Foam glass is composed of millions of completely sealed glass cells. It was first proposed for construction by the Soviet scientist, Professor I.I.Kitaygorodskiy at the All-Union Conference on Standardization and Manufacture of New Construction Materials in Moscow, 1932, for being light-weight, rigid, durable and for its exceptionally high compressive strength. It is an excellent sound and thermal insulator as well as being waterproof, fireproof, vermin-proof and anti-corrosive. Because of this unusual combination of properties, foam glass is used in harsh environments; those underground, open-air, flammable, wet, or under chemical attack. It is also found in niche areas of construction for highway sound absorption and electrical power and military products or within chemical, cryogenic, and high-temperature technologies. But it is never seen. In Vitro will be the first-time foam glass is used as the finished fabric of a piece of architecture.
In 1921, Mies van der Rohe proposed a glass structure for Berlin’s first skyscraper which he described as a concept of ‘skin and bones’, where the steel skeleton enabled a separation between building structure and surface cladding. The following year he designed a second Friedrichstrasse tower, again, a steel skeleton sheathed in glass. Steel structures clad with sheets of clear, float glass came to define urban structures in the second half of the twentieth century. Consumption and profit were the driving forces that resulted in an architecture of waste and replacement in which issues of sustainability held little or no interest or influence. The glass tower became an icon of the International Style, appearing ubiquitously around the world, with no regard to context or differing climatic demands. Cheap fossil fuels allowed developers and users to either artificially cool or pump in heat to compensate for the inability of their glass skyscrapers to mediate their environments. The drawings Mies produced in 1921 suggested clarity and weightlessness. in 1922 he chose to represent his concept of extreme architectural transparency through opacity and darkness with vertical charcoal extrusions.
The design for In Vitro took this drawing as a starting point to rethink some of the fundamental assumptions about glass. Does it have to be transparent? Can it be structural? Can it insulate against extremes of temperature without consuming energy? Will it last? Could its fragility be a metaphor for the current crisis we are in and lead to something sustainable rather than something ephemeral?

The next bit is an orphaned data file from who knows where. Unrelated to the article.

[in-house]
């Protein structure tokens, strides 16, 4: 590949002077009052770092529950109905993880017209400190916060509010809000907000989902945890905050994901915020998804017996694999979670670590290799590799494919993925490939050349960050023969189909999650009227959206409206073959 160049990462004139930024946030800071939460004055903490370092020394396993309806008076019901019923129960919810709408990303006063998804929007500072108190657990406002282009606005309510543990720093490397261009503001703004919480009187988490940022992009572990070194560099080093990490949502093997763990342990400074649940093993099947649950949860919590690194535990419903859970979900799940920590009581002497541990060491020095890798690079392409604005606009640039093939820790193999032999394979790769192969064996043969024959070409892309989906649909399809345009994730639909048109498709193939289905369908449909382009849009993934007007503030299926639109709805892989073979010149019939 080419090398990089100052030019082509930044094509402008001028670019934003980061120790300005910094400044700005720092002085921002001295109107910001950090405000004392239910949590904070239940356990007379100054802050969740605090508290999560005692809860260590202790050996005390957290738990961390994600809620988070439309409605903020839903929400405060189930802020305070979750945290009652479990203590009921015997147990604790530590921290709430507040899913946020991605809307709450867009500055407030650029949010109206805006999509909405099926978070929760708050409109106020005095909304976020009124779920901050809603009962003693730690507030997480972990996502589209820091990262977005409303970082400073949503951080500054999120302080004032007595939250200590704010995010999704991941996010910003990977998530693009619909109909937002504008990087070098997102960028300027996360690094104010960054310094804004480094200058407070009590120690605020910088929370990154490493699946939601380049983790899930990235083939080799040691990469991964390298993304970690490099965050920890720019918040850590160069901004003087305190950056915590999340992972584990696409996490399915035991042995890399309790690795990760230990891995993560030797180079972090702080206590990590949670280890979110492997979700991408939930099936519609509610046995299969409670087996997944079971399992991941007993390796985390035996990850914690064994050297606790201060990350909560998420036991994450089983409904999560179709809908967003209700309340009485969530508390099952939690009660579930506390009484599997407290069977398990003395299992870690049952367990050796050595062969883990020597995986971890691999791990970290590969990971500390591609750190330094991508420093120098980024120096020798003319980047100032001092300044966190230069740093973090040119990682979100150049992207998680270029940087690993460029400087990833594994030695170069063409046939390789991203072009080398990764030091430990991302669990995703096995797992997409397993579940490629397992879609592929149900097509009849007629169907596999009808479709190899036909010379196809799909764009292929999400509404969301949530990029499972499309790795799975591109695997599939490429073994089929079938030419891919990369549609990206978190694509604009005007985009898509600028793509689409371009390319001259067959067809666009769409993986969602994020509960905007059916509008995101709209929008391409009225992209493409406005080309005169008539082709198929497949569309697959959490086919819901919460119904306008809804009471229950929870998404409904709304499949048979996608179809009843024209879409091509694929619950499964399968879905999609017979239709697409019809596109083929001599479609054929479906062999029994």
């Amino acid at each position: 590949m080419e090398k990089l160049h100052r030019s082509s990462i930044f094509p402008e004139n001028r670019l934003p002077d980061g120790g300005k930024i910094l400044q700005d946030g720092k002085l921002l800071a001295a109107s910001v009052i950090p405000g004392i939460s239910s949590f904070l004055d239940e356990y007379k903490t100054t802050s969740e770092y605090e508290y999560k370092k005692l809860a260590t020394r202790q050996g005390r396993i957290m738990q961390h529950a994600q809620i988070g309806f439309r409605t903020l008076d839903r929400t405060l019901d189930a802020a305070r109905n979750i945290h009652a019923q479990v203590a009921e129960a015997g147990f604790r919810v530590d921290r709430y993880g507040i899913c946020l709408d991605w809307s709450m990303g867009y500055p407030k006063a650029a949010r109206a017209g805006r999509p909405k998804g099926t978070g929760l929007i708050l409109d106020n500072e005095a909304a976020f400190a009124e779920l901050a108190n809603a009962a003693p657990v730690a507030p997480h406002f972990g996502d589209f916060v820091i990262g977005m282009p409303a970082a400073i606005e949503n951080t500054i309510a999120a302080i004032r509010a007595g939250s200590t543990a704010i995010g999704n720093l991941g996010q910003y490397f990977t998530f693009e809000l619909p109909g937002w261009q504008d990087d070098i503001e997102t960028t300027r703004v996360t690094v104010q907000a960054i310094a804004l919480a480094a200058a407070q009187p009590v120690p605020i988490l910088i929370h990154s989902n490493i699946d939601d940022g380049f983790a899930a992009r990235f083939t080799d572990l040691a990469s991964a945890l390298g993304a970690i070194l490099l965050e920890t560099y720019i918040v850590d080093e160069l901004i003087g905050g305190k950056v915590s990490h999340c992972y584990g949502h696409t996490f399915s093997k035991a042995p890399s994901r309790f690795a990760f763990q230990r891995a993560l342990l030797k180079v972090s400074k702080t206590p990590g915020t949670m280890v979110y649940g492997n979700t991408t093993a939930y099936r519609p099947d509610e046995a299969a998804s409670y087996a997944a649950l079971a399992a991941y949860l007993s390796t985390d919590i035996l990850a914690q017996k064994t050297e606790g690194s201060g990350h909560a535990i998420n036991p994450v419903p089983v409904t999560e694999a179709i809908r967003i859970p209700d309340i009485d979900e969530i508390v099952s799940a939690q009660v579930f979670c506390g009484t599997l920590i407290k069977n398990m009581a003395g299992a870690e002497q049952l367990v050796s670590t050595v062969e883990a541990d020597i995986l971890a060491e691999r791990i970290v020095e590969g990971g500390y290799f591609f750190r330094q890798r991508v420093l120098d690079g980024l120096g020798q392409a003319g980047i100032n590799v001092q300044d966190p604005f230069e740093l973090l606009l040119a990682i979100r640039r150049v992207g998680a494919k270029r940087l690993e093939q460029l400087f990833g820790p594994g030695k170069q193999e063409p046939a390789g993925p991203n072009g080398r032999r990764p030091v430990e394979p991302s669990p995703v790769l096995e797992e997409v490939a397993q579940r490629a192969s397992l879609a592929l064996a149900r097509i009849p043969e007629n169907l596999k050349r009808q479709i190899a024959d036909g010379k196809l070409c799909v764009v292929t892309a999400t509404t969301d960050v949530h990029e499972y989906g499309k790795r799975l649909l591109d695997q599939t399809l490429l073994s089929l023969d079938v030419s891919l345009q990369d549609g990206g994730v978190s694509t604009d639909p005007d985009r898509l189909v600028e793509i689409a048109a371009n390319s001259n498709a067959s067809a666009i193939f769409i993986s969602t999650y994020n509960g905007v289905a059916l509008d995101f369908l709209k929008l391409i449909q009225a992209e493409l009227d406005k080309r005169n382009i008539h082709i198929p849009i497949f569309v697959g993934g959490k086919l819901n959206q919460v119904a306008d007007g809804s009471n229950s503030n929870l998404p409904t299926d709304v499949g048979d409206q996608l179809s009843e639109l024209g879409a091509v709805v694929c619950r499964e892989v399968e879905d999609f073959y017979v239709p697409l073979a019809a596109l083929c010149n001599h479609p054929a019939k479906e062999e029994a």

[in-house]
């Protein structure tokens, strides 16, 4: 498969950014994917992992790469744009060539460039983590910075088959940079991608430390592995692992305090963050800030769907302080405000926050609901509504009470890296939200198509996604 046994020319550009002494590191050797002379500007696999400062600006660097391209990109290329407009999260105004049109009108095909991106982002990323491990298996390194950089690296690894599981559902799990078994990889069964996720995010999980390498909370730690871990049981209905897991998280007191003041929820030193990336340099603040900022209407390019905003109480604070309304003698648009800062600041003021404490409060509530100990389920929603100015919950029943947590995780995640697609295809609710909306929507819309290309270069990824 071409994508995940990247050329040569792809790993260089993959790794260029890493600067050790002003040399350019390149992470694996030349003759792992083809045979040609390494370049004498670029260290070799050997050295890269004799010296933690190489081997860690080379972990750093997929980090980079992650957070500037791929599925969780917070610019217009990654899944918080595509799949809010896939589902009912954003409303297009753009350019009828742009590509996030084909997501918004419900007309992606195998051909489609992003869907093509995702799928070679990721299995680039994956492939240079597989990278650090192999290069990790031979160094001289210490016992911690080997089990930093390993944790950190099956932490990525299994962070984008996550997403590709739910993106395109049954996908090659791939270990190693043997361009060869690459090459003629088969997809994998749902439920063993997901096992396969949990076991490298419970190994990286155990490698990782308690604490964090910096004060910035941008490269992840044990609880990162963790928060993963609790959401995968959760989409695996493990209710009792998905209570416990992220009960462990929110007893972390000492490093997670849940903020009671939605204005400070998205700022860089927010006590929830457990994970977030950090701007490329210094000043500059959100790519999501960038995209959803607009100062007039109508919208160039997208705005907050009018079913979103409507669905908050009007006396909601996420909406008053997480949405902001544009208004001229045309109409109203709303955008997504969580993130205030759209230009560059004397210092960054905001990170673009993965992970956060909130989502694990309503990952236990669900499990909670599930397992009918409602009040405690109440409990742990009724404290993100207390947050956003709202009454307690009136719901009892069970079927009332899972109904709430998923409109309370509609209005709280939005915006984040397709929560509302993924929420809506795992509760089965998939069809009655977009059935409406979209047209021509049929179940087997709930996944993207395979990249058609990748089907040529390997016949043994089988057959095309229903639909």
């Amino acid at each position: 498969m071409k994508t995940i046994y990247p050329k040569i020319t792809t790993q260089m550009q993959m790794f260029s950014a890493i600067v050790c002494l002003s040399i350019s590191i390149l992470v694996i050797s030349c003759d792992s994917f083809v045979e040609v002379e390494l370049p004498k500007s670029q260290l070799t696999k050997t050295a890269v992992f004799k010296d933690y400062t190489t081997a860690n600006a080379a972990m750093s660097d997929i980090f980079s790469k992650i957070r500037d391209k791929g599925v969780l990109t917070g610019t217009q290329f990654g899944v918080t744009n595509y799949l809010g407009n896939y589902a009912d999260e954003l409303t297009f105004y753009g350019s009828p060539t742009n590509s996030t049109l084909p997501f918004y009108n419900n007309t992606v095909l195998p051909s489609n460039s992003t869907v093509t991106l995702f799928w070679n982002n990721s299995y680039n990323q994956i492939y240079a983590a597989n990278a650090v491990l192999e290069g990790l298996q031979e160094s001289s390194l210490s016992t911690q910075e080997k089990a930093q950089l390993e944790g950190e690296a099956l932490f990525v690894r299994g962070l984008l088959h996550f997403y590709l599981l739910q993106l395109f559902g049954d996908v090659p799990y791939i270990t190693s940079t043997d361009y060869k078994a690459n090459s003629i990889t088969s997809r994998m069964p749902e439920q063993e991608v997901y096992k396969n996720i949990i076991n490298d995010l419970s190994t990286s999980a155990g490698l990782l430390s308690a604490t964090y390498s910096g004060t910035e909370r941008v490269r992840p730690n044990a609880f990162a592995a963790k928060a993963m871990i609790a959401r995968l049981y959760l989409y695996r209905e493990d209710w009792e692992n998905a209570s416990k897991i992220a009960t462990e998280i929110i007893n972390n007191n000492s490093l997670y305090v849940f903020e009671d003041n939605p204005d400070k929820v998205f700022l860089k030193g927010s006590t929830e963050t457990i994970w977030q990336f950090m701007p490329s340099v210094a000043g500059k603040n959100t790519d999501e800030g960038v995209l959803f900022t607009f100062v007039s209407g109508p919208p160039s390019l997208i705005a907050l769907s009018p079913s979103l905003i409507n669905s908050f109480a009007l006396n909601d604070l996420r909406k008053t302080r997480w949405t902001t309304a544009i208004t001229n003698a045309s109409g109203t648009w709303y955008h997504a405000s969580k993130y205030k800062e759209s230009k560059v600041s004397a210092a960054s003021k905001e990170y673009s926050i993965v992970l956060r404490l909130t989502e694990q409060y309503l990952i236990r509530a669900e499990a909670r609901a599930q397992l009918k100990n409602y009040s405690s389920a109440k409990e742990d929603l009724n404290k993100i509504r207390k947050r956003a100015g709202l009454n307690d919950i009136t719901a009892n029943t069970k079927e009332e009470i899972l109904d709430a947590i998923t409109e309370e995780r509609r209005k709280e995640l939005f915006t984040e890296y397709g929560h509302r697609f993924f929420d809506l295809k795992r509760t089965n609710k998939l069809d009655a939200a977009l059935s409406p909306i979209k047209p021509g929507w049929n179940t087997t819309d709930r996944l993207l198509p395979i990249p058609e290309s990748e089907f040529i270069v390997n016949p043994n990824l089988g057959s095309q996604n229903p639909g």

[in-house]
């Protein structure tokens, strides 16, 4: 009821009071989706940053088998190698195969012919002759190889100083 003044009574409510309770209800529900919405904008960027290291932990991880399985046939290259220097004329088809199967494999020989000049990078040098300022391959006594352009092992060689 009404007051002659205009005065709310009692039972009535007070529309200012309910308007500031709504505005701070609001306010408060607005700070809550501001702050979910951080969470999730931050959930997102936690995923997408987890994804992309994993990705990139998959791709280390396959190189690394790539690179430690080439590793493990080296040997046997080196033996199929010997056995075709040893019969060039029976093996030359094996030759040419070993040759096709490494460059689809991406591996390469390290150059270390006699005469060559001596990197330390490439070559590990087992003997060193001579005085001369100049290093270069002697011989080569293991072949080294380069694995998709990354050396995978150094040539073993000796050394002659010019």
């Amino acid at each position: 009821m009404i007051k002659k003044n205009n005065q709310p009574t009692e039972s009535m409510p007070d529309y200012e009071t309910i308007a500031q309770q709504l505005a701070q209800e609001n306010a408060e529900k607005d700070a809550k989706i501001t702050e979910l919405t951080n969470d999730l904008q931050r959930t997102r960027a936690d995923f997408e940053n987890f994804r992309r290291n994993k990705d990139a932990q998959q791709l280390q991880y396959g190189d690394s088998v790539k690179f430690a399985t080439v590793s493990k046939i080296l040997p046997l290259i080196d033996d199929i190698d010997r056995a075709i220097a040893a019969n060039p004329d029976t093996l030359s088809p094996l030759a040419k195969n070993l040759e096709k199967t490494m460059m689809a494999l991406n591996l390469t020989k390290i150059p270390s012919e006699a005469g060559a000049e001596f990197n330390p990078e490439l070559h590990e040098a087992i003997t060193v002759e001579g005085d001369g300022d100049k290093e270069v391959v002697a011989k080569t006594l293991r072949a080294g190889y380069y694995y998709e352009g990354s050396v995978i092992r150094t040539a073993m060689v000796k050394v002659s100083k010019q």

FROM IDEA TO REALITY
From these various ingredients – sand, glass and material transformation, reuse and sustainability, 20th century consumption and 21st century reflection – the idea for an enclosure began to emerge. It was one that had qualities more of a tent than a conventional building; a structure that would sit lightly on the ground with minimal support but maximum cover and that could mediate its environment without a vast carbon footprint. The elegant plan of a typical Bedouin tent was used as inspiration and as a form associated with migration and nomadic movement through the desert. The plan was shifted off-axis and ‘deconstructed’ into a number of linked spaces with a natural flow between them. This was then extruded to create an inhabitable volume and solidified as a motionless structure of black glass. The simple extrusion recalls Mies’ drawings. But while In Vitro is a building also constructed entirely from glass, it is one that is entirely opaque rather than transparent, black rather than clear, closed rather than open.
Bedouin tents, of woven black camel hair, create a distinct visual presence in the desert and are sophisticated environmental mediators. The In Vitro pavilion echoes the tent but transforms it from a structure of softness and resilience into one of brittleness and fragility. The structure explores mankind’s changing relationship to the environment, treating it as pool of potential rather than a natural resource to be consumed.